Field Notes: Manoa Pool

Each month Field Notes explores Honolulu’s vibrant and varied scenes and subcultures. This month: Weekday Afternoons at Manoa Pool.


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Midday lap swims draw workers on lunch breaks; evening swims bring the similarly employed. Busy people talk less. Afternoon lap swims run from 3:30 to 5 on weekdays and 2 to 5 on weekends. These are the most social. 

Photos: David Croxford
 

THE SCENE

Manoa Pool may be one of the oldest in the City and County of Honolulu’s recreational system, and it’s one of the busiest. Sunny afternoons can find upwards of 50 people splashing through the lanes at any given time—teenagers doing underwater handstands, parents teaching kids, seniors pacing themselves through aqua-therapy. That’s on the free swim side. The other half of the pool, the five lap lanes running its full 50-yard length, are the place’s heart: That’s where the regulars swim, diehards who come rain or shine, summer or winter, year after year. Between laps they catch up on news and gossip at the warm, shallow end; at the other end, where the water is 12 feet deep and invariably colder (Manoa used to be a diving pool, the high board long since removed for safety/liability reasons), they touch the wall and swim back without stopping. On sunny afternoons, it’s a near-guarantee you’ll find them at Manoa Pool.
 

 

THE RULES

Shower first—that’s a must at any public pool on Oahu—and find your lane. With only five devoted to lap swimming, Manoa has adopted an ingenious solution: Slow swimmers head out in the first lane by the wall, turn around and swim back in lane 2. Medium swimmers go out in lane 3 and come back in lane 4. They split their return lane with fast swimmers, who power out in lane 5 and frequently overtake the medium swimmers on their way back. If you see a mid-pool collision, you know a newbie’s in the water.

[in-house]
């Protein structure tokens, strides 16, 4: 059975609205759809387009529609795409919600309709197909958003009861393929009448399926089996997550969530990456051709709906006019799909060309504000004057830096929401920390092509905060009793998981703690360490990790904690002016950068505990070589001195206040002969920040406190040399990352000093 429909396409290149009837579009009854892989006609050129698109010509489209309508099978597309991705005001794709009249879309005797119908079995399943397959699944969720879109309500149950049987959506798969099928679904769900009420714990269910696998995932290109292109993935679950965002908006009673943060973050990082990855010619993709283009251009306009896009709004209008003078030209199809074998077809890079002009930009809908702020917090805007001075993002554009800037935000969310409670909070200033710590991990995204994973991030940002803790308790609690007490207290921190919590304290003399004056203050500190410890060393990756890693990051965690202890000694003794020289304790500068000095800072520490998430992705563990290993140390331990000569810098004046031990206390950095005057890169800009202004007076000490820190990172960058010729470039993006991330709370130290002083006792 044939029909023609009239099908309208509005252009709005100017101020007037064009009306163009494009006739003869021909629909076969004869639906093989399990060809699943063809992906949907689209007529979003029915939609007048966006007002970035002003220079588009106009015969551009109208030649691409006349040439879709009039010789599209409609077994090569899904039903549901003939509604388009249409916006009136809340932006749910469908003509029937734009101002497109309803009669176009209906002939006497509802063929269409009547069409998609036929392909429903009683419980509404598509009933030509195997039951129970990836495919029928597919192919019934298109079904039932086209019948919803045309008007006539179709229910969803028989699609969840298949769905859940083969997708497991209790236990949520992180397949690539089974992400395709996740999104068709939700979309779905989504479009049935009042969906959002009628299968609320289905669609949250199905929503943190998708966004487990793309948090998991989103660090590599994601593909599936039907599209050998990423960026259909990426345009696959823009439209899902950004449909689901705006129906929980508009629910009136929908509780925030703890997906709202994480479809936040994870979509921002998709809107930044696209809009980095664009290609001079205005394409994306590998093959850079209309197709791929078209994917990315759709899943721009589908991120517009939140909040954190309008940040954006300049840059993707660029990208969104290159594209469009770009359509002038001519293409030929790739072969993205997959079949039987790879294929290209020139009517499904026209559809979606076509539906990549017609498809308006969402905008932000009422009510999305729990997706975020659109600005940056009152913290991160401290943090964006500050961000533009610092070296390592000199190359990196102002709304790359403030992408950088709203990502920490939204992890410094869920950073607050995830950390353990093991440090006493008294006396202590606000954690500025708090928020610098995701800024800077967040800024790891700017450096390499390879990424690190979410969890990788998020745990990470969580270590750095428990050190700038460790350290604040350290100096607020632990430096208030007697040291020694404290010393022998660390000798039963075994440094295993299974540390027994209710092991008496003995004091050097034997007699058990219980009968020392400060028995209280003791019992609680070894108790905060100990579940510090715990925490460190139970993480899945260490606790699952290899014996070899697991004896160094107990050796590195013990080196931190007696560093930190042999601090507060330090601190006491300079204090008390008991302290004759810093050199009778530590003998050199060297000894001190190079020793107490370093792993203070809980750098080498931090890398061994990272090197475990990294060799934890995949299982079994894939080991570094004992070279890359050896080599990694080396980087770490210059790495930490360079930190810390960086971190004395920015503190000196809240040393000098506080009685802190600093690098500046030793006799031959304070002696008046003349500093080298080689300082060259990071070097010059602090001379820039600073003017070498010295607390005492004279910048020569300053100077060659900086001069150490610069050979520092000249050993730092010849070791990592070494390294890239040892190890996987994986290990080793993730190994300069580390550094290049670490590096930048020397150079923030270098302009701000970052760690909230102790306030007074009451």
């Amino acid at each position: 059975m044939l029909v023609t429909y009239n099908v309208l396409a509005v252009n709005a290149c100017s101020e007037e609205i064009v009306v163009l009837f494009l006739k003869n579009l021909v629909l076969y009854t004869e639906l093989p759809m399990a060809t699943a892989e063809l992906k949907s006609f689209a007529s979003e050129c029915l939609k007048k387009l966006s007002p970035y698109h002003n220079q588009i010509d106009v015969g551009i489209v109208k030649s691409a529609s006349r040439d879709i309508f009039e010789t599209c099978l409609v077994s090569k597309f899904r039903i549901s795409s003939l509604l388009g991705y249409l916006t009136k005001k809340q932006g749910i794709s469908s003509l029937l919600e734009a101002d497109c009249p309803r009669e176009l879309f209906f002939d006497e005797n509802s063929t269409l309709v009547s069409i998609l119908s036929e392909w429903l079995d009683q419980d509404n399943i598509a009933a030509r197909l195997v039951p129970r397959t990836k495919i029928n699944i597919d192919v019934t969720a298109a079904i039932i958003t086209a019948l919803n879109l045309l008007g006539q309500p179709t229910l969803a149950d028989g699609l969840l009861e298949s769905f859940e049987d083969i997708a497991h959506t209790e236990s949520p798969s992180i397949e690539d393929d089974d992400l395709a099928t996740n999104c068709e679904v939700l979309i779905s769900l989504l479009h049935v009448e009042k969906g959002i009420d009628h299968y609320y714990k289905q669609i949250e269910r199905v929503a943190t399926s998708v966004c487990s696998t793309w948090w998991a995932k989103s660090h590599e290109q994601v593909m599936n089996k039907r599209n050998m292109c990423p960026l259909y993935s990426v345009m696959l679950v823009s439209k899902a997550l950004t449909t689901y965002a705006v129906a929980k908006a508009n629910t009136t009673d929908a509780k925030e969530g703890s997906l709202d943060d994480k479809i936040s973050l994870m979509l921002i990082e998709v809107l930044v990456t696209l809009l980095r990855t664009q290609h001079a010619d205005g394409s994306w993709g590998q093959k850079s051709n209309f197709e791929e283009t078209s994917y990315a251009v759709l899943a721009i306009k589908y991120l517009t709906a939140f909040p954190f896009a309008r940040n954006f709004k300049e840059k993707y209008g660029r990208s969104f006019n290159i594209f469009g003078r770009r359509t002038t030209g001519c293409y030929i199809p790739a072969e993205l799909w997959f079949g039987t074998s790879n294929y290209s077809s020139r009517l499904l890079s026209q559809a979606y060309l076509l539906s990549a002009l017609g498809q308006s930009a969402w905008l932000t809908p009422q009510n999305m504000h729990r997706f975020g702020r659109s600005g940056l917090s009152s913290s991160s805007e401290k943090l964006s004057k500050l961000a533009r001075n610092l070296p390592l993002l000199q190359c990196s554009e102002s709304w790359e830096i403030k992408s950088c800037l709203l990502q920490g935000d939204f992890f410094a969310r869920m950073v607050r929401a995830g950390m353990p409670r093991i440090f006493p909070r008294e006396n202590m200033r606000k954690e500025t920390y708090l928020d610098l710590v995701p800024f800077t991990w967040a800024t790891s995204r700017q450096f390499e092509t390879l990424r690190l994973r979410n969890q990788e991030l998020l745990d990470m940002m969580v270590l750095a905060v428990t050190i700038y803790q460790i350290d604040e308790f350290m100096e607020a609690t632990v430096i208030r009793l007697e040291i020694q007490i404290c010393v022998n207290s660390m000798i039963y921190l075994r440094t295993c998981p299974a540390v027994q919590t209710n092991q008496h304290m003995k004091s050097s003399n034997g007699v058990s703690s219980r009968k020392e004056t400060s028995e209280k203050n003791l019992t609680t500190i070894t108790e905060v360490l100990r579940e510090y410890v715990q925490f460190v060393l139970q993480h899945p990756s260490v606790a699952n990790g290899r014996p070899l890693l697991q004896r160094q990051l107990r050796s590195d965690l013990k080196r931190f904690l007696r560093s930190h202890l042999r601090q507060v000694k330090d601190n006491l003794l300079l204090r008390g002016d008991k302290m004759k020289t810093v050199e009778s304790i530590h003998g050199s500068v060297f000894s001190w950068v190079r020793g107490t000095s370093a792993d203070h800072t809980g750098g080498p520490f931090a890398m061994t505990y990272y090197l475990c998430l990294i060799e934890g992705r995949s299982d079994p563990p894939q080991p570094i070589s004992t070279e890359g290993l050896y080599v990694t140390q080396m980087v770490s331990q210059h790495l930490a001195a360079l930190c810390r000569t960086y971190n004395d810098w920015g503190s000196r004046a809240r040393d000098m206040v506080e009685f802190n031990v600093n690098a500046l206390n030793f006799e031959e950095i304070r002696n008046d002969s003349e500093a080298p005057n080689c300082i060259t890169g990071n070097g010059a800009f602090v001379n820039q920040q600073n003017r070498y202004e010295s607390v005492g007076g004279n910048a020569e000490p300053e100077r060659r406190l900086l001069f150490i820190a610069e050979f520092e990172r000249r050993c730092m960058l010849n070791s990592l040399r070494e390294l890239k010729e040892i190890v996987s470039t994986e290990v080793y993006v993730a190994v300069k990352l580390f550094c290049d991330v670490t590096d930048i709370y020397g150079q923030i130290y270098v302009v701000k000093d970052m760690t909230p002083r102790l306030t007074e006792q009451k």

THE WETTEST ONES

  • The power swimmers: The state’s No. 2 freestyler, a high school freshman, trains at Manoa. A swim coach in dark trunks glides down the fast lane, arms looping effortlessly. Once, an Olympic hopeful came, a whitewater blur who had the regulars turning their stopwatches on him. He freestyled 50 yards in less than 35 seconds—on every lap—while training for the 10K, which is 100 laps.
     
  • The old basketball player: In his prime, he donned a shiny Mao suit and played on an exhibition squad against the Harlem Globetrotters. “They played nine games, they lost 10,” quipped his swim buddy. They were a pair, both retired, pacemakers outlined by sharp rectangles on their bare chests. Then one day the buddy’s family came to tell the lifeguards he had passed away watching TV. Now the old basketball player breaststrokes slowly, breathing through a snorkel, alone in the slow lane.
     
  • The career lifeguard: She’s hardly known a life away from the water. In high school, she swam; in college, without it, she felt lost. Then she came back to a career at the pool. Work is behind her now, but when she feels the call she’s back, elbows high in a smooth, splash-less freestyle, at peace in her element, lap after comforting lap.
     
  • The mystery man: You never know when he’ll be there, or when he’s gone away. China, Israel, South Africa: Sometimes it’s business, sometimes it’s personal. He never really says. When he’s there the mystery man plunges into any open lane and strokes underwater—a pale, lanky dolphin, purposeful and swift, cutting through the blue, coming home.
     
  • The old professor: Blue cap, blue speedo, white goggles: The old professor’s routine never changes. He shows up between 4:15 and 4:30, hair slicked back, shirt tucked in. Discipline got him through competitive swimming in college, it helped him escape his country, and it brought him to one of the greatest universities in his field. When Matt Biondi started training there, the old professor developed a new habit. He waited until Biondi had powered through 15 laps—about a mile—and then, just as he started his 16th, the professor jumped in. This way he raced the flagging Olympian, at least in his own mind. He never won. But he never stopped trying.

Manoa Pool, 2721 Kaaipu Ave., Honolulu, HI 96822
 

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